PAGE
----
Fortunately, we are broadening our perspective about the possibilities involved in the aging process. The Institute of Medicine recently reported about the emerging concept of cognitive aging, acknowledging the importance of this issue for our nation’s public health. In some ways, the fact that they state the need for the nation to better understand and maintain the cognitive health of older adults confirms their knowledge that there are ways to actively maintain their cognitive health. [“Cognitive Aging: Progress in Understanding and Opportunities for Action” by Dan G. Blazer, MD, MPH, PhD1; Kristine Yaffe, MD2; Jason Karlawish, MD] The authors state: “Cognitive aging is a lifelong process of gradual, ongoing, yet highly variable changes in cognitive function that occur as people get older. Some cognitive functions decrease predictably, such as memory and reaction time, whereas some other functions are either maintained or may even increase, such as wisdom and knowledge.” They conclude that some cognitive domains may not change, some may decline, or some may improve with aging, and there is the potential for older adults to strengthen some cognitive abilities.
‘Healthy aging’ is getting more attention as people begin to learn that there are things that can be done early in life that will affect their later years. For example, “biological” ages varied markedly among nearly 1,000 adults evaluated at calendar age 38 in a longitudinal study published in Proceedings of the National Academy of Sciences [by Belsky and colleagues, whose work is summarized in the Dunedin Study.”] The Journal of American Medical Association, April 15, 2015 states: “Cognitive aging is not a disease or a quantifiable level of dysfunction… Animal models of aging demonstrate that neurons do not die with aging, but their synaptic structure and function are diminished, particularly in prefrontal cortical regions… The brain ages, just like other parts of the body; cognitive aging is not a disease; cognitive aging is different for every individual (there is wide variability across persons of similar age); some cognitive functions improve with age and neurons are not dying… hence, realistic hope is inherent in cognitive aging; patients can take certain steps to help protect their cognitive health.” Their conclusion that this finding is important suggests the possibility that one can improve one’s cognitive health.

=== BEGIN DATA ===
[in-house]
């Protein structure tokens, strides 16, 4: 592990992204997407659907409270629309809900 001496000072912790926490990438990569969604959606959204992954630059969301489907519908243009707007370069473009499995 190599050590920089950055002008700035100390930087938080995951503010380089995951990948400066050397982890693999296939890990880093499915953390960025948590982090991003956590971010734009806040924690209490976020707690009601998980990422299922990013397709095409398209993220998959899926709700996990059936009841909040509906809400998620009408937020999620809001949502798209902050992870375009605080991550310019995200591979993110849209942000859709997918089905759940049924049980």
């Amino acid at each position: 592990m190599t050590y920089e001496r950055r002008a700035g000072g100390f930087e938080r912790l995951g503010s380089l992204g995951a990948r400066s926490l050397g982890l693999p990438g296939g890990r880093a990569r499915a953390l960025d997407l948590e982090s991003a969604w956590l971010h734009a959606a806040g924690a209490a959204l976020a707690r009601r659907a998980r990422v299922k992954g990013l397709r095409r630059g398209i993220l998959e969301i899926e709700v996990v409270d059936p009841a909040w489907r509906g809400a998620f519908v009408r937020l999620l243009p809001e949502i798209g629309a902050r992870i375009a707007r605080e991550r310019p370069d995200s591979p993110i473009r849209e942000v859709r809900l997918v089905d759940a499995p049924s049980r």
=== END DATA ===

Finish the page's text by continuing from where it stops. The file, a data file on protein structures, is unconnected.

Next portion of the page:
Norman Doidge, M.D. writes in The Brain’s Way of Healing, ”One of the core laws of neuroplasticity is that neurons that fire together wire together, meaning that repeated mental experience leads to structural changes in the brain neurons that process that experience, making the synaptic connections between those neurons stronger.”